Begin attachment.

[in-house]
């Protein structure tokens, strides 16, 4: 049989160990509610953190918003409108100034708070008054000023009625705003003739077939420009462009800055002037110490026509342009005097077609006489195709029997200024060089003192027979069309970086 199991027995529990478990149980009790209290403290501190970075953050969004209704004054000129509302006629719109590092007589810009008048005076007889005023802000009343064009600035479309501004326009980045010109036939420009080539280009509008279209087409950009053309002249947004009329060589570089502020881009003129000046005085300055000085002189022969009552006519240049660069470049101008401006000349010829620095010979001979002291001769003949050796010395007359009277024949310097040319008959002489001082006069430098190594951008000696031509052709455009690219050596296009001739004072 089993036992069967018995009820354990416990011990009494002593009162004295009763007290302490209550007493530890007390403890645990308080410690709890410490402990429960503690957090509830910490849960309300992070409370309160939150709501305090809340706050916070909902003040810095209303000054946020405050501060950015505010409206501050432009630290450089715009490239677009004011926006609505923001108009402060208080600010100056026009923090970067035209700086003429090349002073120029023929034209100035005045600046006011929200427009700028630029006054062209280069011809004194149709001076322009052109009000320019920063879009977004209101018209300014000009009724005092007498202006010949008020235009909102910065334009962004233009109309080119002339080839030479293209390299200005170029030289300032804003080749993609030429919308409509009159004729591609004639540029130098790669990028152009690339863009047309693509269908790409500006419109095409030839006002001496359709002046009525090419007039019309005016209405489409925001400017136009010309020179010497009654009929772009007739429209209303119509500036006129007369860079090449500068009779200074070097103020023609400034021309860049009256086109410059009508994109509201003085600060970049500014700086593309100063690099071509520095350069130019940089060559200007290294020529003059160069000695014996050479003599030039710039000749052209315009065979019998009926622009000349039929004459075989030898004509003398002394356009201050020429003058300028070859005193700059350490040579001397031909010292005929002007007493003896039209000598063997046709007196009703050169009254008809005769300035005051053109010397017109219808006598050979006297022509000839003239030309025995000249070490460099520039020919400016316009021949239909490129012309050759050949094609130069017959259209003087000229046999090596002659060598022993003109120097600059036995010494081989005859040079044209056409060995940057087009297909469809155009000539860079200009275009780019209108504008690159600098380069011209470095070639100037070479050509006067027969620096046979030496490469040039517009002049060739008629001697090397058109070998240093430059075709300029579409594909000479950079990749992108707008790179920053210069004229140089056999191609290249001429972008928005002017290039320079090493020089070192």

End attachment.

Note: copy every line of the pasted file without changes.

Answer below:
[in-house]
């Protein structure tokens, strides 16, 4: 049989160990509610953190918003409108100034708070008054000023009625705003003739077939420009462009800055002037110490026509342009005097077609006489195709029997200024060089003192027979069309970086 199991027995529990478990149980009790209290403290501190970075953050969004209704004054000129509302006629719109590092007589810009008048005076007889005023802000009343064009600035479309501004326009980045010109036939420009080539280009509008279209087409950009053309002249947004009329060589570089502020881009003129000046005085300055000085002189022969009552006519240049660069470049101008401006000349010829620095010979001979002291001769003949050796010395007359009277024949310097040319008959002489001082006069430098190594951008000696031509052709455009690219050596296009001739004072 089993036992069967018995009820354990416990011990009494002593009162004295009763007290302490209550007493530890007390403890645990308080410690709890410490402990429960503690957090509830910490849960309300992070409370309160939150709501305090809340706050916070909902003040810095209303000054946020405050501060950015505010409206501050432009630290450089715009490239677009004011926006609505923001108009402060208080600010100056026009923090970067035209700086003429090349002073120029023929034209100035005045600046006011929200427009700028630029006054062209280069011809004194149709001076322009052109009000320019920063879009977004209101018209300014000009009724005092007498202006010949008020235009909102910065334009962004233009109309080119002339080839030479293209390299200005170029030289300032804003080749993609030429919308409509009159004729591609004639540029130098790669990028152009690339863009047309693509269908790409500006419109095409030839006002001496359709002046009525090419007039019309005016209405489409925001400017136009010309020179010497009654009929772009007739429209209303119509500036006129007369860079090449500068009779200074070097103020023609400034021309860049009256086109410059009508994109509201003085600060970049500014700086593309100063690099071509520095350069130019940089060559200007290294020529003059160069000695014996050479003599030039710039000749052209315009065979019998009926622009000349039929004459075989030898004509003398002394356009201050020429003058300028070859005193700059350490040579001397031909010292005929002007007493003896039209000598063997046709007196009703050169009254008809005769300035005051053109010397017109219808006598050979006297022509000839003239030309025995000249070490460099520039020919400016316009021949239909490129012309050759050949094609130069017959259209003087000229046999090596002659060598022993003109120097600059036995010494081989005859040079044209056409060995940057087009297909469809155009000539860079200009275009780019209108504008690159600098380069011209470095070639100037070479050509006067027969620096046979030496490469040039517009002049060739008629001697090397058109070998240093430059075709300029579409594909000479950079990749992108707008790179920053210069004229140089056999191609290249001429972008928005002017290039320079090493020089070192």